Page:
The review provided an opportunity to take stock of the international community's actions for LDCs, although numerous challenges remain.
It is part of a movement to promote the theme of vulnerability, a term increasingly referenced by development organisations over recent years, as demonstrated in particular by UNDP choosing it as the subject of its Human Development Report in 2014. FERDI can only welcome this, the theme having already been addressed by the Foundation for many years.
It is not therefore surprising that we have seen renewed interest in LDCs over the past two years in declarations from major international conferences on development (Addis Ababa conference on Financing for Development in July 2015, UN General Assembly in September 2015, COP21 Climate Change Conference in Paris in December 2015, etc.). This was after references had all but disappeared in the declarations from previous major conferences, despite the ambitious IPoA having been adopted in 2011.
On a political level, the review carried out last month, five years after the Istanbul summit, aimed not just to provide a mid-term review of the IPoA but also to extend the focus on LDCs. The "outsourcing" to Turkey (which had already hosted the Fourth United Nations Conference on the Least Developed Countries) of a "simple" mid-term review, a type of exercise usually carried out in New York, demonstrates the wish of the UN to highlight the challenges for LDCs in its members' agenda.
Although it was noted that no heads of state or government from donor or emerging countries attended, we should not be surprised or disappointed by this, given that the nature of a mid-term review is more technical than political. In addition, the timetable for international meetings did not work in our favour, with the annual meeting of the African Development Bank being held in Lusaka at the same time and the first World Humanitarian Summit being held in Istanbul four days earlier.
On a more technical level, the graduation of LDCs was the main topic in the debates held as part of this review. The word "graduation" seems to have become a new synonym for "development". The goal set for 2020, that at least half of LDCs will meet the criteria for graduation, seems unrealistic given the estimate that economic growth of 7% per year will be needed to achieve this goal. In reality, most LDCs remain well below this level and the World Bank forecasts for 2016 are a decline in average growth in Sub-Saharan Africa.
The Antalya Conference was an opportunity for participants to present a series of initiatives for LDCs and to discuss their effectiveness. This is the subject of a forthcoming publication from FERDI, edited by Patrick Guillaumont, the key messages from which were shared at one of the three workshops co-run by FERDI in Antalya. The other two discussed how vulnerabilities can be addressed through financing development, and how implementation of the IPoA can be assessed.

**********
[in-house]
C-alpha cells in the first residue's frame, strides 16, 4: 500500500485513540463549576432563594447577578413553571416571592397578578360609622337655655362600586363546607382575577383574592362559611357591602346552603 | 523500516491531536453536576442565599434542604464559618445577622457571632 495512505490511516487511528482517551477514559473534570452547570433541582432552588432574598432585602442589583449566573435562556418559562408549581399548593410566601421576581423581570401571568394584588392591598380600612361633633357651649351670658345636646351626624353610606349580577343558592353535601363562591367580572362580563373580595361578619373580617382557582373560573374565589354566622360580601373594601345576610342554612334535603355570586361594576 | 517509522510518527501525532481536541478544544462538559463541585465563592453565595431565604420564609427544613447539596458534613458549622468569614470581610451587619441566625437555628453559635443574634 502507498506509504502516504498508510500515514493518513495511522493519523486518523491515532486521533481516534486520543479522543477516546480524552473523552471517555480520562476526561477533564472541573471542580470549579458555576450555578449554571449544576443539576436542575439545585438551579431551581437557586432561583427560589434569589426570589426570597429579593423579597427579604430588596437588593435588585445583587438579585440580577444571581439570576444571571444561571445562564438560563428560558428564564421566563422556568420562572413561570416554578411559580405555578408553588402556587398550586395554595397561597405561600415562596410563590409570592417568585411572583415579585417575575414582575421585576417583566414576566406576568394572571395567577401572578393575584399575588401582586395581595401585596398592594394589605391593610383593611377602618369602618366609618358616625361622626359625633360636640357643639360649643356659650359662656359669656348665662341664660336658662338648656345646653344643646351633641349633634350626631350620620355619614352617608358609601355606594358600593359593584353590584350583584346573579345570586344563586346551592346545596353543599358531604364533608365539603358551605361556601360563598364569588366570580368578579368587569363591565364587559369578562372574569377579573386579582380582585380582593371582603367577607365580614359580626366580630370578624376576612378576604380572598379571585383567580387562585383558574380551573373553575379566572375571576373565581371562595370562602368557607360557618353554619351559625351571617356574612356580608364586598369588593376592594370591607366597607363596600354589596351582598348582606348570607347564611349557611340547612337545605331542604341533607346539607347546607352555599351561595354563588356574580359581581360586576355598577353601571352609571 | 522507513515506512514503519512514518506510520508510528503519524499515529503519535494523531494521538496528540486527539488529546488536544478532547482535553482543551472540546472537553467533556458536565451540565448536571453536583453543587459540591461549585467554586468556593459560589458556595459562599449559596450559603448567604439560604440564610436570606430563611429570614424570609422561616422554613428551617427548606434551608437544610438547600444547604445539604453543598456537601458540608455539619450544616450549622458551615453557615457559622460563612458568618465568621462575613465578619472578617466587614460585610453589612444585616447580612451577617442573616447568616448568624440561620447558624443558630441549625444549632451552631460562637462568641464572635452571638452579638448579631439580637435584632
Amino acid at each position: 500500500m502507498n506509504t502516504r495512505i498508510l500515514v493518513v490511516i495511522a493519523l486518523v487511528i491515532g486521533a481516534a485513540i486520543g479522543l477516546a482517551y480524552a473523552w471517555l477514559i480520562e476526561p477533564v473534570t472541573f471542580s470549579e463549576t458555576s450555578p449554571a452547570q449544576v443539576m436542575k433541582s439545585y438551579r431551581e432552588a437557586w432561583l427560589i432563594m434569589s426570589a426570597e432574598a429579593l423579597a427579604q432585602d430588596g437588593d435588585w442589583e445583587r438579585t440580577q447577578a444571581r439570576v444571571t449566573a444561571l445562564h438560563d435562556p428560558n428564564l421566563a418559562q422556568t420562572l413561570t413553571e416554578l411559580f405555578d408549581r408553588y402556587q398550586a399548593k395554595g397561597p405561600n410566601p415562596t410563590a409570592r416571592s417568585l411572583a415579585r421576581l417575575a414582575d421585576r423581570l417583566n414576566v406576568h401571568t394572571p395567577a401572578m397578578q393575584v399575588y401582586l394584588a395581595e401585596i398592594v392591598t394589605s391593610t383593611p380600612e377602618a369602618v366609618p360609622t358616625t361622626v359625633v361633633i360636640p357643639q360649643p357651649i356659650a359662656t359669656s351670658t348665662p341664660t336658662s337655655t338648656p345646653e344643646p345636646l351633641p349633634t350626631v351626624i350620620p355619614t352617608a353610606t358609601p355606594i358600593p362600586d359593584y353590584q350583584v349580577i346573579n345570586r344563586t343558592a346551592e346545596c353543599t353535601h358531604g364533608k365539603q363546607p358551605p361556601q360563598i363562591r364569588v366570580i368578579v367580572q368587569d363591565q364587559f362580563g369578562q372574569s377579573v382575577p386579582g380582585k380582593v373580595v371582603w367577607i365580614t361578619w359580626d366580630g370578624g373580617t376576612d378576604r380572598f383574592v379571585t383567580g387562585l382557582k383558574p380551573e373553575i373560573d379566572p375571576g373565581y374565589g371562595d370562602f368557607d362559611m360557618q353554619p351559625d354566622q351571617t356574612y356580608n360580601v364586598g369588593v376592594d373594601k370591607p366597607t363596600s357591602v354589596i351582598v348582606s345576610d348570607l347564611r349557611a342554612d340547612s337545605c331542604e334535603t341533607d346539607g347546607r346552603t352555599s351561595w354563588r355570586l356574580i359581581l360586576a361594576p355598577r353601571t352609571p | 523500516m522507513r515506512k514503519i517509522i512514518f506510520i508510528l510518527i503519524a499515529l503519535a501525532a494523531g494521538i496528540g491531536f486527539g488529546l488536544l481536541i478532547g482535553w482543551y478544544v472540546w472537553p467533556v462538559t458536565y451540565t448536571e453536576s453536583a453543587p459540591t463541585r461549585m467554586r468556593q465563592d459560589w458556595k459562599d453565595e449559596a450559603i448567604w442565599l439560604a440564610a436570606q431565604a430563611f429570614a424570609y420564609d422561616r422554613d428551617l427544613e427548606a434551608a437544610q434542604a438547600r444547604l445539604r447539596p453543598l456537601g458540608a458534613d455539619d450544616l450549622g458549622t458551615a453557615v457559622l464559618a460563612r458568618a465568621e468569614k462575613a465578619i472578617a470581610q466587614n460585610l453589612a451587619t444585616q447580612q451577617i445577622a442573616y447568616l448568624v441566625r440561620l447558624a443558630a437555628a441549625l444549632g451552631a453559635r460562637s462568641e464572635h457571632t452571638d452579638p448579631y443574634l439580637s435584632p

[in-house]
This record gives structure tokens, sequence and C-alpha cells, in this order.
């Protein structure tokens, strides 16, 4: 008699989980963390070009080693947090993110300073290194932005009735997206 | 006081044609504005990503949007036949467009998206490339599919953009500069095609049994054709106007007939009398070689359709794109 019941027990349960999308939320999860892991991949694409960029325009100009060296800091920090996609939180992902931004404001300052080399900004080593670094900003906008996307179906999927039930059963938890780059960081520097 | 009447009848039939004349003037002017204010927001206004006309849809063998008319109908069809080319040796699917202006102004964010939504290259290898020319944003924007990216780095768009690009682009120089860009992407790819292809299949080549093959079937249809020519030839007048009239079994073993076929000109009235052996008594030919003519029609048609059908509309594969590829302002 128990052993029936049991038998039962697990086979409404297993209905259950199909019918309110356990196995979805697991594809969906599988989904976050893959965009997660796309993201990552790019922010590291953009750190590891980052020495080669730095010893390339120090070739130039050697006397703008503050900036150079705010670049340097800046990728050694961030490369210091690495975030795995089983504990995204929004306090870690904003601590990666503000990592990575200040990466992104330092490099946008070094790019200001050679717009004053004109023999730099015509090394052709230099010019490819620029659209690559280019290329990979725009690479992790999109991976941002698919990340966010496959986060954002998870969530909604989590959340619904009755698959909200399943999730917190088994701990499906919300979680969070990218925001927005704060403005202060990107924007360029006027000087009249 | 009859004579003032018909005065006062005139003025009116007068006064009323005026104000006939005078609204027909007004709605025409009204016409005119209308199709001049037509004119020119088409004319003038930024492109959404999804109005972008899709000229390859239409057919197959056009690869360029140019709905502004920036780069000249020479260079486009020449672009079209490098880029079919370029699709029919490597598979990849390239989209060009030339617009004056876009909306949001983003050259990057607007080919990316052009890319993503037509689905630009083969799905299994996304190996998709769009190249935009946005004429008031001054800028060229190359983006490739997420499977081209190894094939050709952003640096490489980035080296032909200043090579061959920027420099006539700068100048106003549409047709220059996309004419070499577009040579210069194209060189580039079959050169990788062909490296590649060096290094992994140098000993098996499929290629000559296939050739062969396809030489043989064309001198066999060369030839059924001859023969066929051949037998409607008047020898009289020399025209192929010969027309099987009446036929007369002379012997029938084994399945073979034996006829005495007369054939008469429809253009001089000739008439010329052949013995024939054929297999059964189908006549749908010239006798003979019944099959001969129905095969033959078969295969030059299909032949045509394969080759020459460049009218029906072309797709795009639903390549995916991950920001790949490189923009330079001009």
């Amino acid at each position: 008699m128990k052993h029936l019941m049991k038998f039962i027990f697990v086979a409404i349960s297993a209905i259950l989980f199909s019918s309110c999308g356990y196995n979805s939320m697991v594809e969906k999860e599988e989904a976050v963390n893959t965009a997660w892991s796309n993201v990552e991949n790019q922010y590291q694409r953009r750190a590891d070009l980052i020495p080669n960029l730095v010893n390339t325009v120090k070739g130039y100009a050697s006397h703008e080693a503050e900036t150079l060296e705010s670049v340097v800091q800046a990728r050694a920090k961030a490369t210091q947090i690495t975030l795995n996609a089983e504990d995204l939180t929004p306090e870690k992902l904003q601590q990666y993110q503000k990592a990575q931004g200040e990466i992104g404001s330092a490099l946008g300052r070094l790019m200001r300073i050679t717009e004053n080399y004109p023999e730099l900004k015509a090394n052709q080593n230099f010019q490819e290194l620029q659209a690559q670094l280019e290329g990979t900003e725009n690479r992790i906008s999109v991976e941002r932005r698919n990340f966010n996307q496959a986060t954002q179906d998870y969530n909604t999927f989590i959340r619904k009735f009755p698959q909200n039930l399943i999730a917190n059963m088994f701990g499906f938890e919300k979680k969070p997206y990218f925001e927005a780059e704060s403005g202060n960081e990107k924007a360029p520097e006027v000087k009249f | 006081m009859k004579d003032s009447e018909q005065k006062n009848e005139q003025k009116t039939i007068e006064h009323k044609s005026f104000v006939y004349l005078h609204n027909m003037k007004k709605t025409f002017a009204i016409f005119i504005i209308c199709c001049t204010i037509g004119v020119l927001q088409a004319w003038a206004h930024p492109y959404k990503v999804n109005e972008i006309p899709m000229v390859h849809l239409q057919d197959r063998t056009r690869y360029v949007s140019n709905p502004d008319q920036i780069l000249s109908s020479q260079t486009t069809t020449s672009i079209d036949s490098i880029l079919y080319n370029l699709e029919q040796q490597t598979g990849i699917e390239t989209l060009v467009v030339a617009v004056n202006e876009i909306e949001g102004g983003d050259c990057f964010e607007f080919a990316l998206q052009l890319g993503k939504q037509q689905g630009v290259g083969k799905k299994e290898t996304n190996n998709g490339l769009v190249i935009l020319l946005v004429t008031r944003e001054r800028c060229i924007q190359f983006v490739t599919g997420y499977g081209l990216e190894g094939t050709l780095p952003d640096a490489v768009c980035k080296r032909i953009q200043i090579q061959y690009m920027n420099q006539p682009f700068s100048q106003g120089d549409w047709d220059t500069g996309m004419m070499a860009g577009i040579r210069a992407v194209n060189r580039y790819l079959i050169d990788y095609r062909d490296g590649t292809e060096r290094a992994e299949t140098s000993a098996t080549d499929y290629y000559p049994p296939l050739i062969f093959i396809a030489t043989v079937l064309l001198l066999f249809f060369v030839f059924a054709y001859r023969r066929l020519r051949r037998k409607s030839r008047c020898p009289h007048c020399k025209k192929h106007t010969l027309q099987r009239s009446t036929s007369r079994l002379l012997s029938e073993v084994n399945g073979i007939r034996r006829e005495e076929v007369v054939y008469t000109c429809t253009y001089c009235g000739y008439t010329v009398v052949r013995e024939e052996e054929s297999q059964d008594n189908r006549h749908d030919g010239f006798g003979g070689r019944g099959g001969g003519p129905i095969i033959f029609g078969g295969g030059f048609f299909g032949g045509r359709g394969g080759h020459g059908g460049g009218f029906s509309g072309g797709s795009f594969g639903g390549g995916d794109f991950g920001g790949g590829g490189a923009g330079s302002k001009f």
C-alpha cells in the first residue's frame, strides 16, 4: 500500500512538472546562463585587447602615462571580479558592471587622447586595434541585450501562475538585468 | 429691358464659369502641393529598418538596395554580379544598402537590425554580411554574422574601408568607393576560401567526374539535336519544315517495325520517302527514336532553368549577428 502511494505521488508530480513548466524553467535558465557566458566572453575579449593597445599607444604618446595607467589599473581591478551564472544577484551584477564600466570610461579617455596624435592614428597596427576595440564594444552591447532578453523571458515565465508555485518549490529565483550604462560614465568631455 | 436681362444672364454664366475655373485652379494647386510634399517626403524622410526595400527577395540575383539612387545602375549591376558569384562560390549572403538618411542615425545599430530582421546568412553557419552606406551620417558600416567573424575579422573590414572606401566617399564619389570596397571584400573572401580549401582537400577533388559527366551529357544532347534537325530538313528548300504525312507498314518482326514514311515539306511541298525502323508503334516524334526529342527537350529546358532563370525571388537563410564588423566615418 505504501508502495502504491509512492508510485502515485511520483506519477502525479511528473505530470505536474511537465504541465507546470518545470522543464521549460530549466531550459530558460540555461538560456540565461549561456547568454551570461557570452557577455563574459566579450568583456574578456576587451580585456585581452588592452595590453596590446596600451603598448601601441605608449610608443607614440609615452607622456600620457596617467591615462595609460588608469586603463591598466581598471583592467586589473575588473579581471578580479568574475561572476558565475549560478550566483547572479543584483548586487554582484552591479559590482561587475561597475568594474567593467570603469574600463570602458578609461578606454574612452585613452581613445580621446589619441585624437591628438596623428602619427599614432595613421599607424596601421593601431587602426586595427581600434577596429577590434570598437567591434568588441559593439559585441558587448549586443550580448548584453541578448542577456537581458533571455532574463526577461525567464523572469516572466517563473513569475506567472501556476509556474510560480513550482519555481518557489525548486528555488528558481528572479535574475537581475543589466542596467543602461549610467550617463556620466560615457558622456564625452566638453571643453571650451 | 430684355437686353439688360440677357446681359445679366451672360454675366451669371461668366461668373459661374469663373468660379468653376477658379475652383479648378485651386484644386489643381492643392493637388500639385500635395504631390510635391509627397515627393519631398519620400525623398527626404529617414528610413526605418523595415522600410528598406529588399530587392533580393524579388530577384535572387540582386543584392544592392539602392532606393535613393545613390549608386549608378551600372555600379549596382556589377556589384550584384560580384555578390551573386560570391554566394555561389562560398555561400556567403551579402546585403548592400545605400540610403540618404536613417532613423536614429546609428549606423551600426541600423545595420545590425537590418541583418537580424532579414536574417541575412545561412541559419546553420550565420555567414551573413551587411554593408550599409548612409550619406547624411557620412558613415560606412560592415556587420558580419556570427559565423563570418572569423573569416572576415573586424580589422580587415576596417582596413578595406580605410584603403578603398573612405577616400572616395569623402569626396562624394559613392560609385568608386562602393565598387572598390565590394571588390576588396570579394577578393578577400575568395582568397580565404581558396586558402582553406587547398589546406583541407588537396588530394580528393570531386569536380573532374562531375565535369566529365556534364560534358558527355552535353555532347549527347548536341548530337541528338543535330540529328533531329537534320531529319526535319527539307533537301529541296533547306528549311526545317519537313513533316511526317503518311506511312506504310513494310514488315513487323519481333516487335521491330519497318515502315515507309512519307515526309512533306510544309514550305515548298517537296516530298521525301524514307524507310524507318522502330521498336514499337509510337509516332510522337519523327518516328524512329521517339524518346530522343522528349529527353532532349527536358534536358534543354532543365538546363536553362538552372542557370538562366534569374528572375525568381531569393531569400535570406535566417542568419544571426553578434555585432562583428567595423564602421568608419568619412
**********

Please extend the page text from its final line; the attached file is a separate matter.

The series of initiatives presented in Antalya clearly form a valuable selection on which pro-LDC policies must be modelled in order to achieve their objectives. However, there is a certain vagueness about the international community's global strategy for LDCs, a mechanism-based approach often seeming to be prioritised over structured and coordinated specific action by the actors involved.
There is an awkward dichotomy between the need for and the availability of concessional resources, often side-stepped through the obvious assertion that not everything can be funded by aid. Although no-one can deny this reality, it is also undeniable that many of the vulnerabilities of LDCs need to be addressed through strong support from the international community. The final declaration from the Antalya Conference does not mention any specific progress on this front.
Although it was not directly discussed in Antalya, the issue of the future of the LDC categorization was raised. Obviously the ambition is that all LDCs graduate to an acceptable level of development and that the category therefore ultimately disappears. Although this is an entirely laudable ambition, it does not make the task any less enormous. Moreover, we cannot ignore the considerable advantage of having a category recognised by all international institutions and identified as a priority target for support from the community, due to the poverty and vulnerabilities characteristic of LDCs.
Will political momentum be favourable to LDCs in the future? Everything will certainly depend on the willingness to implement the IPoA, but also on follow-up to the Addis Ababa Action Agenda on financing for development adopted last July, which included multiple mentions of "vulnerabilities".
It is however interesting to note that no specific attention was paid to the issue of LDCs at theEuropean Development Days (EDD 2016) held in Brussels two weeks after the Antalya Conference (the workshop run by FERDI at the EDD being the only one specifically devoted to LDCs).The subjects addressed focussed more on themes than on categories, apart from some debates about fragile states and ACP countries - a European Commission obligation. Although the theme of vulnerabilities was underlying in many workshops, it was not really highlighted at this event except in terms of its political aspect, which was repeatedly discussed.
These annual meetings are an opportunity to check the pulse of development policies. The next Convergences World Forum in September will be another opportunity to review the interest in vulnerable countries shown by the development community.